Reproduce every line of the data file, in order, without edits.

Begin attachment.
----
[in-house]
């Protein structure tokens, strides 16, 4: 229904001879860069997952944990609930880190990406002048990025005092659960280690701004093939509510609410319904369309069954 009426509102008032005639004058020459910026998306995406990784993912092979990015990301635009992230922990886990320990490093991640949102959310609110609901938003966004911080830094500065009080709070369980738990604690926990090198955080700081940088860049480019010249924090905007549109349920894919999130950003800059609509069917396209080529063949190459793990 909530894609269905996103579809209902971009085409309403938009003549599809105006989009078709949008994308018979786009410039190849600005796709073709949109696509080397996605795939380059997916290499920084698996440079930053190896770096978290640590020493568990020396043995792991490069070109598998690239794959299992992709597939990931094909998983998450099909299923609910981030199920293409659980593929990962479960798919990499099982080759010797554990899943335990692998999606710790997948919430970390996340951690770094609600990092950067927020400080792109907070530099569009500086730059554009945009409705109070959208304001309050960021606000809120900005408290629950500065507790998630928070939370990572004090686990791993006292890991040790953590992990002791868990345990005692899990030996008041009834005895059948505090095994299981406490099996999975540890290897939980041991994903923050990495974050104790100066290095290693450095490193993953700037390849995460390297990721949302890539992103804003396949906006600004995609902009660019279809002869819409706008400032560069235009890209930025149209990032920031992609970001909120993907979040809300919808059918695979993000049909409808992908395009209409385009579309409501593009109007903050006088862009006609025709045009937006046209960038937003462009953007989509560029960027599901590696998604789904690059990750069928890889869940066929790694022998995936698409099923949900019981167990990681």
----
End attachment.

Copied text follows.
[in-house]
């Protein structure tokens, strides 16, 4: 229904001879860069997952944990609930880190990406002048990025005092659960280690701004093939509510609410319904369309069954 009426509102008032005639004058020459910026998306995406990784993912092979990015990301635009992230922990886990320990490093991640949102959310609110609901938003966004911080830094500065009080709070369980738990604690926990090198955080700081940088860049480019010249924090905007549109349920894919999130950003800059609509069917396209080529063949190459793990 909530894609269905996103579809209902971009085409309403938009003549599809105006989009078709949008994308018979786009410039190849600005796709073709949109696509080397996605795939380059997916290499920084698996440079930053190896770096978290640590020493568990020396043995792991490069070109598998690239794959299992992709597939990931094909998983998450099909299923609910981030199920293409659980593929990962479960798919990499099982080759010797554990899943335990692998999606710790997948919430970390996340951690770094609600990092950067927020400080792109907070530099569009500086730059554009945009409705109070959208304001309050960021606000809120900005408290629950500065507790998630928070939370990572004090686990791993006292890991040790953590992990002791868990345990005692899990030996008041009834005895059948505090095994299981406490099996999975540890290897939980041991994903923050990495974050104790100066290095290693450095490193993953700037390849995460390297990721949302890539992103804003396949906006600004995609902009660019279809002869819409706008400032560069235009890209930025149209990032920031992609970001909120993907979040809300919808059918695979993000049909409808992908395009209409385009579309409501593009109007903050006088862009006609025709045009937006046209960038937003462009953007989509560029960027599901590696998604789904690059990750069928890889869940066929790694022998995936698409099923949900019981167990990681």